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Wednesday, October 21, 2020
Home Health Anxiety in Kano over Continuing Deaths, People Leaving Ancient City in Droves

Anxiety in Kano over Continuing Deaths, People Leaving Ancient City in Droves

Anxiety has continued to mount over Kano State, especially its response to the COVID-19 pandemic, believed to be responsible for the growing number of deaths recorded daily in the state.

People of the state are now living in fear of the unknown, many have started to leave the ancient city in droves and may be inadvertently spreading the virus to neighbouring states.

Relatedly, yesterday the federal government escalated its containment efforts by opening additional three mobile testing centres to strengthen the war against the virus in the state.

Curiously however, Governor Abdulahi Ganduje, has despite the disturbing situation in the state, relaxed the lockdown order for Ramadan purposes, with increased deaths in the last 24 hours, including the passing of the Emir of Rano, Alhaji Tafida Abubakar Ila and the state’s Head of Communications, UNICEF, Malam Rabiu Musa. These have further heightened fear of residents. Particularly worrisome many of the almajiris who have left the city have tested positive to the coronavirus.

Also, in obedience to Islamic injunctions, which prescribe immediate burial for Muslims, the cause of a majority of the deaths have been largely unknown, fuelling speculations between some unknown and unverified illness and the ravaging COVID-19 because testing is not being done.

But the Chairman of Nigeria Governors’ Forum (NGF) and Ekiti State Governor, Dr. Kayode Fayemi, yesterday, said the current spate of community spread of COVID-19 could have been averted had the country shut down its borders earlier than it did in late March.

Fayemi, who said the situation has though not affected the commendable response of the Nigerian governments at all levels to the challenge posed by the pandemic, however hinted that the numbers would not stop climbing until sometime in June or July, when the curve would begin to flatten.

COVID-19: The State of States’ Response (1)
Yesterday night at 11. 55pm NCDC disclosed that 220 new cases had been confirmed bringing the total cases so far to 2388, while those discharged stood at 385 and deaths so far stood at 85. Lagos top yesterday confirmed cases with 62 new cases, followed be FCT with 52 cases, Kaduna 31, Sokoto 13, Kebbi 10, Yobe 9, Borno 6, Edo 5, Bauchi 5, Gombe 4, Enugu 4, Oyo 4, Zamfara 3, Nasarawa 2, Osun 2, Ebonyi 2, Kwara 2, Kano 2, Plateau 2.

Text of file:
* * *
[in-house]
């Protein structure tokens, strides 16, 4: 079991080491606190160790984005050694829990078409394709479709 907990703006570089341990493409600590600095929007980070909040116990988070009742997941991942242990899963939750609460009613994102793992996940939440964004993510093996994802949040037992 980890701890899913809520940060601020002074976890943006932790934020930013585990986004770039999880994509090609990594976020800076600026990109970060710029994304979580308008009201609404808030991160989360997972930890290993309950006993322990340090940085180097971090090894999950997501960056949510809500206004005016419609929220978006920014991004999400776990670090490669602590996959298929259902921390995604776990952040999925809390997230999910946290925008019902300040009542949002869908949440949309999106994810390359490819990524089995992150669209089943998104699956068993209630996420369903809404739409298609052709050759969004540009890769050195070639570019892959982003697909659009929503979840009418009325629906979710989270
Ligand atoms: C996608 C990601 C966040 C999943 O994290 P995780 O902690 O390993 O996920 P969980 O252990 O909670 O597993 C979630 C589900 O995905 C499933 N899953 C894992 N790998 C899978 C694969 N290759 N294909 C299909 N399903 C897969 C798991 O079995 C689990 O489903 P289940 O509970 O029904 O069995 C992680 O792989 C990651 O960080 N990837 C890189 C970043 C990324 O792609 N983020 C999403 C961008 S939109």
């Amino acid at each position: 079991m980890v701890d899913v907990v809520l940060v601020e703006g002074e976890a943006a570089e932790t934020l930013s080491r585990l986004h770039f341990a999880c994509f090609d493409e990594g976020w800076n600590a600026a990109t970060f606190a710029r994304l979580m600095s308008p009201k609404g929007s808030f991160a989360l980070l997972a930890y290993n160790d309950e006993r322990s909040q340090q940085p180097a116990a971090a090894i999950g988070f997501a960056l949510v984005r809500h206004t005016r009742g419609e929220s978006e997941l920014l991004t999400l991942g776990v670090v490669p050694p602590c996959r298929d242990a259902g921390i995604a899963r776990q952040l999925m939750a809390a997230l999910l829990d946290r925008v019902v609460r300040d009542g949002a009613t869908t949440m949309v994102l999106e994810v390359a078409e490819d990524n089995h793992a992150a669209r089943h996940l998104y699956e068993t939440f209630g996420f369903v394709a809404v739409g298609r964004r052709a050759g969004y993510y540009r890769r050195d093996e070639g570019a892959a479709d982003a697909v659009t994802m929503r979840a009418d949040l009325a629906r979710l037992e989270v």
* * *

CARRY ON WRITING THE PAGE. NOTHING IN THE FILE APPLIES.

This notwithstanding, the Secretary to the Government of the Federation, Boss Mustapha has said the battle against COVID-19 was winnable but with the full cooperation and support of the Nigerian people by adhering to all the safety rules and protocols.

In the same spirit, Vice-President Yemi Osinbajo, yesterday, while participating in an annual event, The Platform, hosted by Pastor Poju Oyemade and which held its first online edition in lieu of the COVID-19 challenge, said Nigeria and Nigerians would get through this phase together, much stronger economically and as a people because of their resilience.

Not unexpectedly, however, President Muhammadu Buhari, while celebrating the World Press Freedom Day today, recognised and commended the Nigerian media “for the good work they have done, and are still doing,” as the country intensifies the fight against COVID-19.

But commenting on the state of the nation as far as the battle against the virus is concerned, former Vice President Atiku Abubakar, Saturday, drew attention of the nation to the situation in Kano, which he referred to as a litmus test in the concerted efforts to defeat Covid-19.

Also, in a move that showed increasing capacity in the fight against Coronavirus, the Edo State government claimed it had screened over 40,000 persons in the state for Covid-19, albeit leveraging a strategic partnership with private hospitals, clinics and pharmacies to complement the screening exercise ongoing across designated government centres.

The governor also assured the public that the more they abide by the lockdown order, the more the government would be relaxing the directive as it monitors the situation.

Unfortunately, the governor is believed not to have paid deserving attention to the increasing number of deaths in the state, which observers believed were caused by COVID-19, even though the state refused to admit it was true.